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Telling Stories in Cornwall

by Elyn Aviva


My husband, Gary, and I recently went to Cornwall to walk meandering paths with a small group. At least, thatwas the story. One morning over breakfast at Rosemerryn House in Lamorna Valley, one of our group revealed she is a professional storyteller. She described learning to take storytelling seriously. “After all,” she mused, “We don’t usually think stories are important. At least, not in the real world.”

I realized that often the word “story” is used as a code word for “false.” As in: “Oh, that’s a likely story! You don’t really expect me to believe you, do you?” Or it’s trivialized to mean something soothing, as in, “Tell me a bedtime story.” Of course, a story is much more than that: it is how we make meaning out of our experiences—as in, “telling the story of my life.” Sometimes I identify so much with my story that instead of me telling “it,” it starts telling “me.”

That morning the group set off on a journey to Boscawen-un stone circle. Usually, my story would have been to go along. But I decided to tell a different story: a story of following where I lead myself instead of where I am led by others.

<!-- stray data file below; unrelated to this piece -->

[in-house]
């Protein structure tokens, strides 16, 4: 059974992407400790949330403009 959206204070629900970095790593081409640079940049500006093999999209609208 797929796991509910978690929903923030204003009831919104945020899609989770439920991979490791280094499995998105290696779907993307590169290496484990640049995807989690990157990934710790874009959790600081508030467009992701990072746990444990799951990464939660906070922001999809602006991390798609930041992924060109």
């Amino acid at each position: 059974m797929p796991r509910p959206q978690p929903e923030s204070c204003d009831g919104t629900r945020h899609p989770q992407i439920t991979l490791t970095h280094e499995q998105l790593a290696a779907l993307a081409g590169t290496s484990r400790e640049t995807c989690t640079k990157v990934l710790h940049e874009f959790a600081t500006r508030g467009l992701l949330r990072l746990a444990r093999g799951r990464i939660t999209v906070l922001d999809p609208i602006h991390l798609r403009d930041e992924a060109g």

I set off on a different journey—a journey to 2500-year-old Boleigh Fogou, an underground, stone-lined passageway (in Cornish, fogo means “cave”) hidden in nearby Rosemerryn woods. There is much debate about the original purpose of fogous (storage? A hiding place?), but it seems clear that they were primarily used for community ritual and ceremony. As a guest at Rosemerryn B&B, I had permission to visit the fogou.

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My Head Trip

by Sandra Kennedy

I used to be an extrovert.

Now, I consider myself an introvert with some extrovert added to the mix. I have a hearing loss. One ear is deaf and the other partially deaf. I feel like I have an invisible veil separating me from others. 

Two years ago, after struggling to hear with friends, travelers, servers, family, salespeople,I checked into getting hearing aids. Each time, I felt frustration as technicians told me: “they should work.” They did not work for me. It began a path towards partial isolation and frustration.